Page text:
Scroll down to Power On Parameters (3)
Look for Partition Start Policy(4) and change it to say Auto-Start Always
While you are there make sure Power-On Policy is set to Temporary (Old B side)
-Keylock is set to Normal
Now that I have your attention, I want to discuss a serious topic; disaster recovery. In the event of an actual disaster, you want to be able to recover as quickly as possible to reduce the number of transactions that you lose, and the business you will lose as a result.
The real question is: Have you ever tested your disaster recovery process?
If the answer is, “no” or “not in a few years”, then your DR system might be nothing more than a boat anchor.
You’d be surprised by the number of companies we talk with who think that they have a disaster recovery plan because they all agree in the event of a disaster they will fire up the old POWER7 sitting in the corner, restore the last backup, and life will be great.
Wrong. It’s more likely that you will encounter issues you hadn’t planned on.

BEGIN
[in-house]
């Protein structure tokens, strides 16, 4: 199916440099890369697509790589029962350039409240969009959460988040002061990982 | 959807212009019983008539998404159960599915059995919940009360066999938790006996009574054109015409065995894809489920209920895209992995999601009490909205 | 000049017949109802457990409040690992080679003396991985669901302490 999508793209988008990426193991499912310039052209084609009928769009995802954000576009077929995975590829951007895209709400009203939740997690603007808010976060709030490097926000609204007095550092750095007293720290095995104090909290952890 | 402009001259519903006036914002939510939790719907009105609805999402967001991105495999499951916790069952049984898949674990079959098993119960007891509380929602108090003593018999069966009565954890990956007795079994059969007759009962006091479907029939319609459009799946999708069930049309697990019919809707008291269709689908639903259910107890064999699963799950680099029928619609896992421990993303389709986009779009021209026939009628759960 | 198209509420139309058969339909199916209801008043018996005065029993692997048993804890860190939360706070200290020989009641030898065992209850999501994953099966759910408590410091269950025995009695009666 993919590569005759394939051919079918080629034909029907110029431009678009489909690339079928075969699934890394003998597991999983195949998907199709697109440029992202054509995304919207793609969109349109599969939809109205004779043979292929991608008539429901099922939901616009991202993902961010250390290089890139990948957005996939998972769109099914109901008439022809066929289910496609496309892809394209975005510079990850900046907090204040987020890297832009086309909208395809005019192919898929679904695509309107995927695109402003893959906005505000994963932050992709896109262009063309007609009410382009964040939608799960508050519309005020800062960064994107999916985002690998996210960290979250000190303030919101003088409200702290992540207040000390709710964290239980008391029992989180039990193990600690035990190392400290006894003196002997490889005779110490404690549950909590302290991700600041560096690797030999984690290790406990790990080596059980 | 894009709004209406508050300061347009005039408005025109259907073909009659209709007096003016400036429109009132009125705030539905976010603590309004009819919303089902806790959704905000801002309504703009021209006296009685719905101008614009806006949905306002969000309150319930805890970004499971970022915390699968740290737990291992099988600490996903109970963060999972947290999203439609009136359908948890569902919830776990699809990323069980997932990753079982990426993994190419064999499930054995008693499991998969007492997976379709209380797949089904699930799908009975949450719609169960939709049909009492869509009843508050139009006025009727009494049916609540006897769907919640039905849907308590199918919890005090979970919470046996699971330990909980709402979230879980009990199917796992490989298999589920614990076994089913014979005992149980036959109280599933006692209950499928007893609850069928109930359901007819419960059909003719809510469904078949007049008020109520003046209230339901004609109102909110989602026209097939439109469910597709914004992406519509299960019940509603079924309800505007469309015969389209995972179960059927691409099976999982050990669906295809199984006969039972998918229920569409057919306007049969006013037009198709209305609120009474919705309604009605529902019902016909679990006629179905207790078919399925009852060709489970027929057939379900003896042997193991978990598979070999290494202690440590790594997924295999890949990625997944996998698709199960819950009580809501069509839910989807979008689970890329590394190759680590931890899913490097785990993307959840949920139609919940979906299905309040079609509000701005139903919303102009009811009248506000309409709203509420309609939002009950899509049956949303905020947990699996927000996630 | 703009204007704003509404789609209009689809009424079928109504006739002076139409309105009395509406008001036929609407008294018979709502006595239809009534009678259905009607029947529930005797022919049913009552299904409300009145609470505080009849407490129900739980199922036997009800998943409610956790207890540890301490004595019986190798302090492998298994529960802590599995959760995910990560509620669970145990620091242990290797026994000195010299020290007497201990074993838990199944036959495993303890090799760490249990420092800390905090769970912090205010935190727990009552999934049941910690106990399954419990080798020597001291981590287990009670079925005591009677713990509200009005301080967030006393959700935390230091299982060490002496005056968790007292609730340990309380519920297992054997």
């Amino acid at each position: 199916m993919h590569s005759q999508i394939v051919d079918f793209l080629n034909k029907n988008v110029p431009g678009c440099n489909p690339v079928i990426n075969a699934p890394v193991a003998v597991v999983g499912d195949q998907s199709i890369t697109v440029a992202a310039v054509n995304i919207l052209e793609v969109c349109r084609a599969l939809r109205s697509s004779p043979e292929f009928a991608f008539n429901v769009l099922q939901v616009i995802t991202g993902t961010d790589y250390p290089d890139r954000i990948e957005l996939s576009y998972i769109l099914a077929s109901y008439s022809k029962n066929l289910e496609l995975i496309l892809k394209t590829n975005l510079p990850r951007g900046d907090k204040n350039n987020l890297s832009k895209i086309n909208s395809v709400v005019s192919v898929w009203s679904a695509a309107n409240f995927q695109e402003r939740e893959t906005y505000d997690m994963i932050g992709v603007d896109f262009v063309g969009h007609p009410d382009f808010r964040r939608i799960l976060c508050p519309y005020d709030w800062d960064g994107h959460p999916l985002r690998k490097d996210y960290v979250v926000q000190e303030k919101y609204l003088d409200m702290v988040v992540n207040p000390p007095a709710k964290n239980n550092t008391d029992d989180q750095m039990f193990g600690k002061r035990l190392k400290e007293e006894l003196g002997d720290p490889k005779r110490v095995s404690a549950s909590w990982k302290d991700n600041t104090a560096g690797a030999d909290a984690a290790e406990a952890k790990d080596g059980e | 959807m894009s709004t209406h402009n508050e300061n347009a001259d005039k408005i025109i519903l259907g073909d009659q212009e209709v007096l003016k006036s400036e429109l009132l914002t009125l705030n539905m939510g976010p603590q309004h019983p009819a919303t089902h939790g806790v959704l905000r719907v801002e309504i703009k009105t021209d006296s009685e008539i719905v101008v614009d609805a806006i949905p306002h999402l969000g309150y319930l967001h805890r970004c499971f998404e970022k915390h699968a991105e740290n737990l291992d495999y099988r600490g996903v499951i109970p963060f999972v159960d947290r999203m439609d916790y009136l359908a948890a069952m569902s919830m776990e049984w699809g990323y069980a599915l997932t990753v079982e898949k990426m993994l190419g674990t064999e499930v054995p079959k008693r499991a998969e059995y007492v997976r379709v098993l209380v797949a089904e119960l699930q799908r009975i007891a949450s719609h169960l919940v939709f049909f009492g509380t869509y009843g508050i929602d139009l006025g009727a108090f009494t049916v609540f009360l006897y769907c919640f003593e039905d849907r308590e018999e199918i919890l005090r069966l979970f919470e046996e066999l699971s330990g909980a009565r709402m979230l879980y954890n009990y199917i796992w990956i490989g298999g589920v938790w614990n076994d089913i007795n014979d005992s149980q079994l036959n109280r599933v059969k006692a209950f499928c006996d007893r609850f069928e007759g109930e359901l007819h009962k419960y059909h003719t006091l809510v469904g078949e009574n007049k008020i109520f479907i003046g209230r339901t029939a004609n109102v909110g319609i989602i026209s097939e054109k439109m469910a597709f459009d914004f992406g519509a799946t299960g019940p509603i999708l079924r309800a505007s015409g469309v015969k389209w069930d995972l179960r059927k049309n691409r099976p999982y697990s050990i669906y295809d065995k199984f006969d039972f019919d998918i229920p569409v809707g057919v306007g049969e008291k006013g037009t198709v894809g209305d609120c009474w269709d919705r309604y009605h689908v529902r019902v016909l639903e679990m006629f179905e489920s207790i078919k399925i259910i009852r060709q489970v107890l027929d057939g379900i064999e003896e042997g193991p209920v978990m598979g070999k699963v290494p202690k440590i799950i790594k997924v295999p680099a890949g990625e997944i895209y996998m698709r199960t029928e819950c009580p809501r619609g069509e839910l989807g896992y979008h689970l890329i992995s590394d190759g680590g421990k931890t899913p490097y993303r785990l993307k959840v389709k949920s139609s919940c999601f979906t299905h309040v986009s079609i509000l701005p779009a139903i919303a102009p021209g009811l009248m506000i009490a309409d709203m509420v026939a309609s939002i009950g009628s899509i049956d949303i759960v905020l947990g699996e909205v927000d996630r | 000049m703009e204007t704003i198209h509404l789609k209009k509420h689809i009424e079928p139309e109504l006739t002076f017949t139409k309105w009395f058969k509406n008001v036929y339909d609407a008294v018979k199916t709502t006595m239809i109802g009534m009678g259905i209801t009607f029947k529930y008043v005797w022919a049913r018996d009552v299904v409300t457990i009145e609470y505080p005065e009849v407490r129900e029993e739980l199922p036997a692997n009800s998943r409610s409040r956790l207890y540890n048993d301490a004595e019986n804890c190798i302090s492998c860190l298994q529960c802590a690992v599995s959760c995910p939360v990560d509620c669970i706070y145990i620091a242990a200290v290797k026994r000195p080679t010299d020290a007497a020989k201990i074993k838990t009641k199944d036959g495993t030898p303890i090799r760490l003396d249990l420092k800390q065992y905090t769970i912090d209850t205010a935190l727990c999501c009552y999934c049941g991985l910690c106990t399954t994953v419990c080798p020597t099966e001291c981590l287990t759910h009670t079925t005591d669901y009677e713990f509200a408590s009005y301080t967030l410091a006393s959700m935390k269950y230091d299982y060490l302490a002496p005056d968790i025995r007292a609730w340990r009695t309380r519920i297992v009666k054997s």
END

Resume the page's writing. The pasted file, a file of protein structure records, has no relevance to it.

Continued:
There are a number of things that you need to consider when creating a disaster recovery plan that includes using old hardware. [CONTINUE READING]
Last month, I talked about how you can make sure your system has the ability to report problems back to IBM in the event of a failure. That functionality can be invaluable for keeping your system running, but what happens if something goes wrong while the OS is still trying to start? What if something fails so far down the hardware stack that the system simply can’t be aware of it before the whole show grinds to a halt? That’s where an HMC has your back, and it can call home to IBM as well.